Mr. DeBiasi testified that he knocked and that the defendant partially opened the door. Mr. DeBiasi further testified that he told the defendant that they were police officers and that he was under arrest. The defendant attempted to slam the door shut but the agent forced it open pinning the defendant between the door and the wall of the living room. Simultaneously with agent DeBiasi's entrance he signalled the agents at the other hall door to force their entrance into the bedroom. This door was kicked in or otherwise broken in the process of entering. There was a chain on the door opened by the defendant which prevented the door from being fully opened. This chain was broken off of the door by the force applied by DeBiasi and his fellow agent.
Mr. DeBiasi testified that upon gaining entrance to the apartment he placed the defendant under arrest for possession of narcotics in violation of law. He said that after searching the defendant for weapons he took him to the kitchen and questioned him for ten or fifteen minutes concerning narcotics. The defendant denied during this interrogation and at the hearing on the petition for rehearing that he had any narcotics in his possession.
The agents made a complete search of the apartment which took about one hour. In about fifteen minutes after the entrance, agent Howard found between the open door of the apartment No. 17 and the wall of the living room a small white package containing approximately 31 pink capsules and also a gelatin capsule box containing approximately 154 capsules of suspected heroin. He took one capsule from each package and performed a field test with a Marquis reagent. He got a positive reaction which indicated that the substance of the capsules was heroin. By further search he found a small white dispensing envelope, the same as the one which contained the 31 capsules. This envelope had a notation "one half" marked on it.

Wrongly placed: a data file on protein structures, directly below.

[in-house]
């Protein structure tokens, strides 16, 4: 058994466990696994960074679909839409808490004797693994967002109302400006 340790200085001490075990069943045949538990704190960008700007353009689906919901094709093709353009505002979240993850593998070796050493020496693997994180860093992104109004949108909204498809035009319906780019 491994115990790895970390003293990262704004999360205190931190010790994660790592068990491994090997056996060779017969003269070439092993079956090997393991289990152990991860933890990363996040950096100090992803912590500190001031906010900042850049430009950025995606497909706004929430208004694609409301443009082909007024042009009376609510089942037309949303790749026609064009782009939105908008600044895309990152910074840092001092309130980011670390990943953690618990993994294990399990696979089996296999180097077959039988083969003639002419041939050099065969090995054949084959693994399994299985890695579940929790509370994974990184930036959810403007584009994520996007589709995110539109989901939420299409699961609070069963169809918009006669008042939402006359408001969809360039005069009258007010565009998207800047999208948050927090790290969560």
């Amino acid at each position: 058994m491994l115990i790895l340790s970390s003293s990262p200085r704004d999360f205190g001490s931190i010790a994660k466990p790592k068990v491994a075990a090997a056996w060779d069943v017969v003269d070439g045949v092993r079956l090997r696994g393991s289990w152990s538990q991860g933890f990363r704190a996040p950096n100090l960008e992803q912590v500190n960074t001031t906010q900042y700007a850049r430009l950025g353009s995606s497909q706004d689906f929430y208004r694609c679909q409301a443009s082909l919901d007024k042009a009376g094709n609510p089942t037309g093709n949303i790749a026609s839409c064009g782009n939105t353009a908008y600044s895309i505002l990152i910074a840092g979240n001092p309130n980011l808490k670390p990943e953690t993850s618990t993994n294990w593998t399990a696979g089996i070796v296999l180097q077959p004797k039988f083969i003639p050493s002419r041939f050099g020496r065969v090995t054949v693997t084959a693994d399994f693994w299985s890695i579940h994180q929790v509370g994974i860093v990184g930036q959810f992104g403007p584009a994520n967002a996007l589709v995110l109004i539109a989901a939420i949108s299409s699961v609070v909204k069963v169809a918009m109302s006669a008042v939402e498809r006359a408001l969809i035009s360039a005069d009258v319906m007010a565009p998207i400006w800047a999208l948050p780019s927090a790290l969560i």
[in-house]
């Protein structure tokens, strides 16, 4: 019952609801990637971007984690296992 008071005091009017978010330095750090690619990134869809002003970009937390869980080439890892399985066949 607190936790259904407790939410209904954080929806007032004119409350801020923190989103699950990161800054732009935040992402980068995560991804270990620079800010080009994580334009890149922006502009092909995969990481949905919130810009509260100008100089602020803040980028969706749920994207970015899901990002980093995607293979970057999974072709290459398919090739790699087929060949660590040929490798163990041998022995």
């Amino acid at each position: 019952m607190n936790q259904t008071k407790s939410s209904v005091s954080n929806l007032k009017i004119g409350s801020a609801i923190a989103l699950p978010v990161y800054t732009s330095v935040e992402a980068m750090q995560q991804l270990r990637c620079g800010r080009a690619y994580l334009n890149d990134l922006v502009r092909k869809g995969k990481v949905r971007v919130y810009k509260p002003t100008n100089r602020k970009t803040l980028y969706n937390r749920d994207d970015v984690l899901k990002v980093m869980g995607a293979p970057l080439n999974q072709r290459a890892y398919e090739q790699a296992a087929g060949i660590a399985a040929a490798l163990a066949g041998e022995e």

Agent Howard testified that he showed the defendant the empty white envelope and the one containing the 31 capsules and asked him if these were the containers in which he purchased the bulk narcotics. He said the defendant answered in the affirmative. The defendant was taken into custody and Bertha Cummings, who was in the apartment at the time of the search, was also taken into custody. She was kept in jail over night and released the following morning.
The defendant and Bertha Cummings both testified that they did not hear any knocking before the forcible entry. They also testified that prior to the entrance of the agents they did not hear them identify themselves as police and that they did not hear them place the defendant under arrest.
In sustaining the motion to suppress the evidence the trial judge found from the evidence that the search was not an incident of arrest, but that it was the principal reason for the officers going to the defendant's apartment.
The government claims that the agents had reasonable ground to believe that the defendant had committed or was committing, at the time of the entrance into his apartment, a violation of law relating to narcotic drugs and that they were empowered to make an arrest without a warrant. Section 7607(2), Title 26, U.S.C. The government claims that it logically follows that if the arrest of the defendant were valid, the search of the premises was incidental to the arrest and also valid.